Referring to Figures 2 to 5, a dispenser 12 is shown with a user interface 13 to allow the user to select to dispense a beverage. The door 14 of the dispenser opens to allow the user to load and unload the disposable concentrate unit 15. The disposable concentrate unit 15 consists of a flexible reservoir (not shown) connected to a dual cavity pump unit 17 which has a diluent inlet 18 and a static mixer 19. The flexible reservoir is placed within a re-usable rigid container 16 which supports the flexible reservoir. Optionally the re-usable rigid container 16 may have an angled lower surface of approximately 15 degrees so that under the influence of gravity the concentrate will tend to flow towards the dual cavity pump unit 17 The diluent enters the pump unit 17 downstream of the cavities which pump the concentrate and the pumped concentrate and the diluent then flow together to a static mixer 19 which uses turbulence and fluid shear as the admixture passes therethrough to produce a homogeneous mixture.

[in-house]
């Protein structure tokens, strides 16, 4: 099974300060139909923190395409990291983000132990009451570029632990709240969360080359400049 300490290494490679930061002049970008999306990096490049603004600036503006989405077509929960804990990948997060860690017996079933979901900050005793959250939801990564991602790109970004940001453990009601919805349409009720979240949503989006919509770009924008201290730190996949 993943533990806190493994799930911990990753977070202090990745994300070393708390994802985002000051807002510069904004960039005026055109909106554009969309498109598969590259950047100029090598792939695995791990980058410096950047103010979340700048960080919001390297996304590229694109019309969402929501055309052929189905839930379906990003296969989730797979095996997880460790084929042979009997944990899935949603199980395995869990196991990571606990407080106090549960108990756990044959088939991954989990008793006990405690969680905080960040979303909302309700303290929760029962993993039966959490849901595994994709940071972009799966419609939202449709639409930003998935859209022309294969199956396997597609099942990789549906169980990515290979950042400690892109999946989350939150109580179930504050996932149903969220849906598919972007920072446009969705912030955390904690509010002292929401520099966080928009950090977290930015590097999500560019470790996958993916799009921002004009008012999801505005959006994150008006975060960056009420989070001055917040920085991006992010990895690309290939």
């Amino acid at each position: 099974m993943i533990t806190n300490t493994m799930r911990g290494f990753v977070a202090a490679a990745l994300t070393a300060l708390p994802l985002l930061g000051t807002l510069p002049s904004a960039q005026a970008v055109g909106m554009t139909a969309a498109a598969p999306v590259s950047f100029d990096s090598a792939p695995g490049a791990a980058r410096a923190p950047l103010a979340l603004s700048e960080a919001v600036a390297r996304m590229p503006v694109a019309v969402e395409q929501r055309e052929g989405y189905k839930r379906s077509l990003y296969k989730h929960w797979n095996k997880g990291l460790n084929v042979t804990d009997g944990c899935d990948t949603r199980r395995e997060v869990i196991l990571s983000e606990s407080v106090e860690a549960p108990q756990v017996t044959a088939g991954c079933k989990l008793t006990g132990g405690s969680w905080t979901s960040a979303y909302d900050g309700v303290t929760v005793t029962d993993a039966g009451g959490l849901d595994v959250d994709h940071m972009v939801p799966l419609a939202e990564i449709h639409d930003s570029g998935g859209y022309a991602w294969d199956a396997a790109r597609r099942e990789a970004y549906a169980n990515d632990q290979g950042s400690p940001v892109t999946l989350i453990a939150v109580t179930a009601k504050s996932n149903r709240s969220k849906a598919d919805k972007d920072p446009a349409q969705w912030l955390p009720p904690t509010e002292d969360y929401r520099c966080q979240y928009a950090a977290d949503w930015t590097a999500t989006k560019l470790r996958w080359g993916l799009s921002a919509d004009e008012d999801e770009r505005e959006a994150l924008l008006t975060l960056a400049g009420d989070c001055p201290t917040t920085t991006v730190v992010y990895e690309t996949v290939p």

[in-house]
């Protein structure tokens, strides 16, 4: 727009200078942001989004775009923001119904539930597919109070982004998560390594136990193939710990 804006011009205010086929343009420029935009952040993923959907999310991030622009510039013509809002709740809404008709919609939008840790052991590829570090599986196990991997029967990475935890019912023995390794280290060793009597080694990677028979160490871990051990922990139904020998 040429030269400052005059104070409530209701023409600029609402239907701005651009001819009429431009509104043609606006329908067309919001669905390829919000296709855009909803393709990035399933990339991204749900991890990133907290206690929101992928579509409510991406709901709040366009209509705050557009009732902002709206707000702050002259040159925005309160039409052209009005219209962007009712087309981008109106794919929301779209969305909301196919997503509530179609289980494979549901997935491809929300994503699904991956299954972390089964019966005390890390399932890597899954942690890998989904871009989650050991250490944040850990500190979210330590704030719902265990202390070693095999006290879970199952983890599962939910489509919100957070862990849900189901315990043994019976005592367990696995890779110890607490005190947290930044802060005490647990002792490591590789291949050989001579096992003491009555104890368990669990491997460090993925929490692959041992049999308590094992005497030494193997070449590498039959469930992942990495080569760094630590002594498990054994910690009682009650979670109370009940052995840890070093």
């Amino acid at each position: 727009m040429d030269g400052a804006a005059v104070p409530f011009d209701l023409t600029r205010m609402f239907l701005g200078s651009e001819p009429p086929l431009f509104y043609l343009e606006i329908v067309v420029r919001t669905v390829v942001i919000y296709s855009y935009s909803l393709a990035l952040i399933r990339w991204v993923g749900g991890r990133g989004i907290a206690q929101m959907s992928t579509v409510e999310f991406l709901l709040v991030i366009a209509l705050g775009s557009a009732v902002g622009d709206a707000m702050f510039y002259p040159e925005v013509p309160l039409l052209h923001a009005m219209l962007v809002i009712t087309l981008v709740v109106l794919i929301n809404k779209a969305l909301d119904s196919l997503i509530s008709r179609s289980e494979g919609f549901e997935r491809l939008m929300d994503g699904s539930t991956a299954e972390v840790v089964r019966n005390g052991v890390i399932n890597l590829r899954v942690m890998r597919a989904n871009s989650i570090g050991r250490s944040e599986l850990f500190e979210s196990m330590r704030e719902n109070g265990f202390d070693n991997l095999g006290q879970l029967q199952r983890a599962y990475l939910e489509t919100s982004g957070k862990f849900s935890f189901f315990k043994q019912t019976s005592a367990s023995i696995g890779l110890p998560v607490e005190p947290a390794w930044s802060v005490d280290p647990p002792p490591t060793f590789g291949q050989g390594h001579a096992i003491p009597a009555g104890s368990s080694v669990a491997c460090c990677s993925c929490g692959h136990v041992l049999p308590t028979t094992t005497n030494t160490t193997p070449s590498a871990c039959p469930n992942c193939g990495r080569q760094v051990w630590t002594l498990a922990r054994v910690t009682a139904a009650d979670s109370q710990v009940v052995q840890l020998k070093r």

The disposable concentrate unit 15 and disposable pump unit are placed in the dispenser 12 such that both are within the refrigerated area of the dispenser 12 and the pump unit 17 is positioned such that it interfaces with the pumping station 21, of which two are situated within the dispenser 12. By maintaining both the pump unit and the reservoir in the refrigerated section any juice within the cavities of the disposable pump-unit is maintained at its refrigerated temperature. The re-usable rigid container is preferably of a 2 part hinged construction for ease of use and may optionally have a angled lower surface as represented by the dashed line in Figure 4 to aid the concentrate to drain, under the influence of gravity, towards the disposable pump unit 17. An angle of the surface of approximately 15 degrees was found to be most beneficial. The upper refrigerated cabinet area is cooled by means of a standard air blown refrigeration system which is preferably a common system with that used to refrigerate the cooling unit 3. The temperature of the concentrate in this cabinet area 20 is monitored by use of temperature sensors (not shown) this can be done in one of two ways, firstly the general temperature of the air within the cabinet 20 can be monitored and this be assumed as the temperature of the concentrate. However it is preferable that a ore direct measure of the concentrate be taken. As this is a sanitary system it is highly undesirable to insert any kind of temperature sensor into the concentrate so a temperature sensor extends into the cabinet in such a manner that it passes through an opening in the rigid container 16 and contacts the flexible reservoir. This temperature sensor is provided in a region immediately adjacent to the disposable pump unit inlet such that the sensed temperature is substantially representative of the temperature, and therefore viscosity, of the concentrate as it passes into the cavities of the disposable pump unit.